• Degree Trends – Data gathered through the Integrated Postsecondary Education System (IPEDS) includes enrollment, program completions, graduation rates, finances, institutional prices, and financial aid. This information provides a size and growth analysis that informs market potential, determines program outlook based on recent and established growth, and gives insight into potential market penetration of target programs.
  • Occupational Trends – Analysis of third-party data—including employment projections, fastest-growing and most common occupations, state occupational projections, educational attainment statistics, and employment growth—provides an understanding of employer needs and demands.
  • Google Analytics – Google data shows what students are searching for online, measures the amount of traffic for various program search terms, and gives additional insight into SEO and digital advertising.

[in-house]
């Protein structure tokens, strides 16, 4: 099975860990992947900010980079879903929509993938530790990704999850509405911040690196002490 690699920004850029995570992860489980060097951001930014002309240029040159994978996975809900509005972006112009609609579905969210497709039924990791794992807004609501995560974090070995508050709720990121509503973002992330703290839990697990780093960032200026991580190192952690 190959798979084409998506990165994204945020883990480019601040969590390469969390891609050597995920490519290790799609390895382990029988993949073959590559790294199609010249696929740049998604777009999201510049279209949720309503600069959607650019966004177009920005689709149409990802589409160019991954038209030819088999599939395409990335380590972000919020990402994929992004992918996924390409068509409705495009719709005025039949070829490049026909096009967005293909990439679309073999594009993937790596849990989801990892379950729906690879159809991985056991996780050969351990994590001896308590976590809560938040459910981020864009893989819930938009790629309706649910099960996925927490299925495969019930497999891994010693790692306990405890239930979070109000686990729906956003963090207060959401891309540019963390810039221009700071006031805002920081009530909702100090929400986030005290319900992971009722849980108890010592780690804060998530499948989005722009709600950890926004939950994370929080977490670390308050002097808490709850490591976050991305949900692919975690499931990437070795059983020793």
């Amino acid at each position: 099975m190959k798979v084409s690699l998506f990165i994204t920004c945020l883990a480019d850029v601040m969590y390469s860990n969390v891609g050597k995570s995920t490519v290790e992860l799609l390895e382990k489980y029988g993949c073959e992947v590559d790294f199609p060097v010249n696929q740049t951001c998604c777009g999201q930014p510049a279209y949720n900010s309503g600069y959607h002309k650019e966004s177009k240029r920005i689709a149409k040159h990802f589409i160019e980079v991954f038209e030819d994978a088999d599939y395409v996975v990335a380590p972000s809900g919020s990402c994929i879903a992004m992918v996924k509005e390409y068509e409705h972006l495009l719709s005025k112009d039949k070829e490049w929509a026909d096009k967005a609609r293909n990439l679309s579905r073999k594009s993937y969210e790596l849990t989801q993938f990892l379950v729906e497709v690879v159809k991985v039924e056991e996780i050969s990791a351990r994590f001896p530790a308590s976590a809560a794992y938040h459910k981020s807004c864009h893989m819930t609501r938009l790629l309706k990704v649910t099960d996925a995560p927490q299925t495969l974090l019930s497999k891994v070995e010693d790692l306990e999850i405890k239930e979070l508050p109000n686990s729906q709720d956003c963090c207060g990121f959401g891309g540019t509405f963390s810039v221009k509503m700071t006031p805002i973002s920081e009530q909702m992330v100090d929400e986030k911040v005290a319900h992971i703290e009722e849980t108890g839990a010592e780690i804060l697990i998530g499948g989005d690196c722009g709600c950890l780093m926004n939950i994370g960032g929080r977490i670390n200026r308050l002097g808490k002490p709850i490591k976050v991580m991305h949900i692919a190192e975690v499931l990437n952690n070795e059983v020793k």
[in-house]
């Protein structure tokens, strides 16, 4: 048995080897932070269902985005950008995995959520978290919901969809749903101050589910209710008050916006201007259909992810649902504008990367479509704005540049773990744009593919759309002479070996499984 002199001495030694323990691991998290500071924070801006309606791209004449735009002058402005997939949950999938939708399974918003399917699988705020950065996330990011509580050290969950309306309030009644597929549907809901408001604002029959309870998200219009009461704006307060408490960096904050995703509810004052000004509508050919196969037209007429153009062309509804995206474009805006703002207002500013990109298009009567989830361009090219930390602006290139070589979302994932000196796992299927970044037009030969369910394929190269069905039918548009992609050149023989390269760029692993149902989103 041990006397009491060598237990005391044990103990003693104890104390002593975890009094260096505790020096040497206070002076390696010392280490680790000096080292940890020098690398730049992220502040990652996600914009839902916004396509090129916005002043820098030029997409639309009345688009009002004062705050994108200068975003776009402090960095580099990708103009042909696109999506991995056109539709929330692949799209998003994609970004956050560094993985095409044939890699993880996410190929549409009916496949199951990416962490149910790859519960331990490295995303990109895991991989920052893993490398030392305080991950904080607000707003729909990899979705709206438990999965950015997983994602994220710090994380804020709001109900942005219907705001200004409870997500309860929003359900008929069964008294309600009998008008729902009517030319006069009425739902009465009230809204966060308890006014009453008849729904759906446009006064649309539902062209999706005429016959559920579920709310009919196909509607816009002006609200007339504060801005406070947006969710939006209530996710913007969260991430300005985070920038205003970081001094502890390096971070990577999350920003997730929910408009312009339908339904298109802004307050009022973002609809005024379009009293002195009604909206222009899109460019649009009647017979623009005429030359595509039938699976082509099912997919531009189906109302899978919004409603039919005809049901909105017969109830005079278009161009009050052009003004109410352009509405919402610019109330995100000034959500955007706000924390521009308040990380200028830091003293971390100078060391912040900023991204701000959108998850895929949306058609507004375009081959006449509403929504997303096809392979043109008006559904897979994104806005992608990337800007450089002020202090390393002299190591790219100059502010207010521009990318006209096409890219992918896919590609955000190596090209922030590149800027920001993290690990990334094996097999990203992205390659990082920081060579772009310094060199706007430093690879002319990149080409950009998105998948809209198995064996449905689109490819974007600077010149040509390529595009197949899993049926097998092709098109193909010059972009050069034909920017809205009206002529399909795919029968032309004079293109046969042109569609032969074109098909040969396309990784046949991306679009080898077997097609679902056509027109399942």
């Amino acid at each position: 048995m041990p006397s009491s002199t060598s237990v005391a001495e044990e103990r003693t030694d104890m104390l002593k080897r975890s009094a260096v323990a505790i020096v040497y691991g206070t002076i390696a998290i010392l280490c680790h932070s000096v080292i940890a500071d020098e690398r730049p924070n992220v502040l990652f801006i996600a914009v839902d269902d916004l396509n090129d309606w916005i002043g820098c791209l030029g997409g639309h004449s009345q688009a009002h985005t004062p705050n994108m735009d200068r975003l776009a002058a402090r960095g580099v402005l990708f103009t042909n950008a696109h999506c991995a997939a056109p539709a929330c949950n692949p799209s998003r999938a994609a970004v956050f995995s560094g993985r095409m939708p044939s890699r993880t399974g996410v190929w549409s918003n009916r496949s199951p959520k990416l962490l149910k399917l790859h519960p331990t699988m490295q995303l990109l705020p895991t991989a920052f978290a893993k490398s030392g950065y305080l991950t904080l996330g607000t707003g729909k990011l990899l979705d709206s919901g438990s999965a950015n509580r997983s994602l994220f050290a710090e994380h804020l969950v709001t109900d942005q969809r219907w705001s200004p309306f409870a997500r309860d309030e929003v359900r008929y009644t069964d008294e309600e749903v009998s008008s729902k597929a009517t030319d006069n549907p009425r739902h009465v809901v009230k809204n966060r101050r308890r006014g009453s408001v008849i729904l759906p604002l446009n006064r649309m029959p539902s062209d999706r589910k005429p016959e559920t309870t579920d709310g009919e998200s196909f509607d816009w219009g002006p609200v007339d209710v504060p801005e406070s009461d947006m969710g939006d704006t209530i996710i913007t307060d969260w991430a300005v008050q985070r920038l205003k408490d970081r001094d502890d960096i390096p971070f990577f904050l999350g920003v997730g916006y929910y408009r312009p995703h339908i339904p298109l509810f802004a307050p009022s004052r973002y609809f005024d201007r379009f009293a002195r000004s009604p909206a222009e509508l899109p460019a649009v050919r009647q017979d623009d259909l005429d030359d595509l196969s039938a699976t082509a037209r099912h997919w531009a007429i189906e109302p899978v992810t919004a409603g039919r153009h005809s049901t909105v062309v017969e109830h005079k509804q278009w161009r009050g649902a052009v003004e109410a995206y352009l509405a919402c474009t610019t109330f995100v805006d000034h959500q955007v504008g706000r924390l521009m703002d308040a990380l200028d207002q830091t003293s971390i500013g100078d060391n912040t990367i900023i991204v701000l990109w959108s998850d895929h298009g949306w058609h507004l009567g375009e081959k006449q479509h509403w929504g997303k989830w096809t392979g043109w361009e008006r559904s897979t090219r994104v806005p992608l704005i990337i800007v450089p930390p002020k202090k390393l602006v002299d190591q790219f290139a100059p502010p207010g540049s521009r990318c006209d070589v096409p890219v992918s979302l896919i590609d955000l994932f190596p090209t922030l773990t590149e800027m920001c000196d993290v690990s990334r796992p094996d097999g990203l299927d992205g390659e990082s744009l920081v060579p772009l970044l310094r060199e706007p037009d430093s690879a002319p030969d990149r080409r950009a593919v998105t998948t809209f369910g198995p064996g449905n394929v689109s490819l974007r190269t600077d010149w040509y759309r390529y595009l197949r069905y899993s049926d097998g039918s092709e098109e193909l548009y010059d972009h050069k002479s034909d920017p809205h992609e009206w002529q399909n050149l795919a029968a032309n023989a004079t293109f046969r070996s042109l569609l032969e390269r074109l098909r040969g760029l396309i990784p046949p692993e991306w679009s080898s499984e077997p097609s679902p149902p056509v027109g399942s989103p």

• Survey Research – Qualitative and quantitative methods gather feedback from prospective students, employers, and other target audiences regarding their needs, interests, motivations, perceptions, and other key areas of exploration.

An institution’s academic offerings should continually change and adapt to reflect advances in knowledge and emerging student and employer needs. Program demand research provides a college or university with the market intelligence necessary to make actionable and strategic decisions regarding its program development strategy.